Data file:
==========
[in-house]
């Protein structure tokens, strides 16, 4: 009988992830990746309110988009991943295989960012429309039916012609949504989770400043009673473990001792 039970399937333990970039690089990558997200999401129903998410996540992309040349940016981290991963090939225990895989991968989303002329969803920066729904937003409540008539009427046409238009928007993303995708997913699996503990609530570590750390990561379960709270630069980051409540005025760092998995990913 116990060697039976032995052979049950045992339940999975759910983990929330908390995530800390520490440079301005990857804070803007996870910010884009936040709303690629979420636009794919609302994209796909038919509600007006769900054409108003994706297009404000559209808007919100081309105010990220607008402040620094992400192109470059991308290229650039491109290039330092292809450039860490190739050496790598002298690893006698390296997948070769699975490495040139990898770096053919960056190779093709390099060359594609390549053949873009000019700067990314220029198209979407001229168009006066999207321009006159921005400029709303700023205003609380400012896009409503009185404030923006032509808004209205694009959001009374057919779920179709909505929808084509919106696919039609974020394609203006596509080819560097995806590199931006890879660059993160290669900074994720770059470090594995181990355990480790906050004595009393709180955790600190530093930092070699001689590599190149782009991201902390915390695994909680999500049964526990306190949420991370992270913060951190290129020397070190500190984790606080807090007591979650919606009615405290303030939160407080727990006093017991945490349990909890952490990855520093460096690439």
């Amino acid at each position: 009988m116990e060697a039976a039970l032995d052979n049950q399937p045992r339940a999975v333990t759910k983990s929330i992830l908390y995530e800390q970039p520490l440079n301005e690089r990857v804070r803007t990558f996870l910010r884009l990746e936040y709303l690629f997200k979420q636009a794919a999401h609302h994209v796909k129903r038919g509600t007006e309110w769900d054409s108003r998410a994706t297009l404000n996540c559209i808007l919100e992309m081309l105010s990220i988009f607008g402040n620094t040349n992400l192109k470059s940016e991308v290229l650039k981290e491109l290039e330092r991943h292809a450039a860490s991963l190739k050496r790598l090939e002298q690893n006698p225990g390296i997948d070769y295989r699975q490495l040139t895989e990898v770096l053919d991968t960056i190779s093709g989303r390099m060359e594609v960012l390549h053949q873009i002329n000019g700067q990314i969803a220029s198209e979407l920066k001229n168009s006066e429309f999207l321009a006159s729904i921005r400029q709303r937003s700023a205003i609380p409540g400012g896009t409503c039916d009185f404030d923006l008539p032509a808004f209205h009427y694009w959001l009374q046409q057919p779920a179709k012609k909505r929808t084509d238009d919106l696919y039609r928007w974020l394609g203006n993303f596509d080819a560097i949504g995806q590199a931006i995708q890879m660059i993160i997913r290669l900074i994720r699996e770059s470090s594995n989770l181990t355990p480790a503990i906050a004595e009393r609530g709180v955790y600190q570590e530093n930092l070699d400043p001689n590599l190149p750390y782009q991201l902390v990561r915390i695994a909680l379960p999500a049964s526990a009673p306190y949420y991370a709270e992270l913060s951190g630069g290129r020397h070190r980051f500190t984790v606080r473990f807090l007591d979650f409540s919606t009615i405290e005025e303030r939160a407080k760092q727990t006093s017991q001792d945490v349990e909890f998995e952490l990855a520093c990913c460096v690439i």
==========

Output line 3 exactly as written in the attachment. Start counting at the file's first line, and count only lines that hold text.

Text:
């Amino acid at each position: 009988m116990e060697a039976a039970l032995d052979n049950q399937p045992r339940a999975v333990t759910k983990s929330i992830l908390y995530e800390q970039p520490l440079n301005e690089r990857v804070r803007t990558f996870l910010r884009l990746e936040y709303l690629f997200k979420q636009a794919a999401h609302h994209v796909k129903r038919g509600t007006e309110w769900d054409s108003r998410a994706t297009l404000n996540c559209i808007l919100e992309m081309l105010s990220i988009f607008g402040n620094t040349n992400l192109k470059s940016e991308v290229l650039k981290e491109l290039e330092r991943h292809a450039a860490s991963l190739k050496r790598l090939e002298q690893n006698p225990g390296i997948d070769y295989r699975q490495l040139t895989e990898v770096l053919d991968t960056i190779s093709g989303r390099m060359e594609v960012l390549h053949q873009i002329n000019g700067q990314i969803a220029s198209e979407l920066k001229n168009s006066e429309f999207l321009a006159s729904i921005r400029q709303r937003s700023a205003i609380p409540g400012g896009t409503c039916d009185f404030d923006l008539p032509a808004f209205h009427y694009w959001l009374q046409q057919p779920a179709k012609k909505r929808t084509d238009d919106l696919y039609r928007w974020l394609g203006n993303f596509d080819a560097i949504g995806q590199a931006i995708q890879m660059i993160i997913r290669l900074i994720r699996e770059s470090s594995n989770l181990t355990p480790a503990i906050a004595e009393r609530g709180v955790y600190q570590e530093n930092l070699d400043p001689n590599l190149p750390y782009q991201l902390v990561r915390i695994a909680l379960p999500a049964s526990a009673p306190y949420y991370a709270e992270l913060s951190g630069g290129r020397h070190r980051f500190t984790v606080r473990f807090l007591d979650f409540s919606t009615i405290e005025e303030r939160a407080k760092q727990t006093s017991q001792d945490v349990e909890f998995e952490l990855a520093c990913c460096v690439i």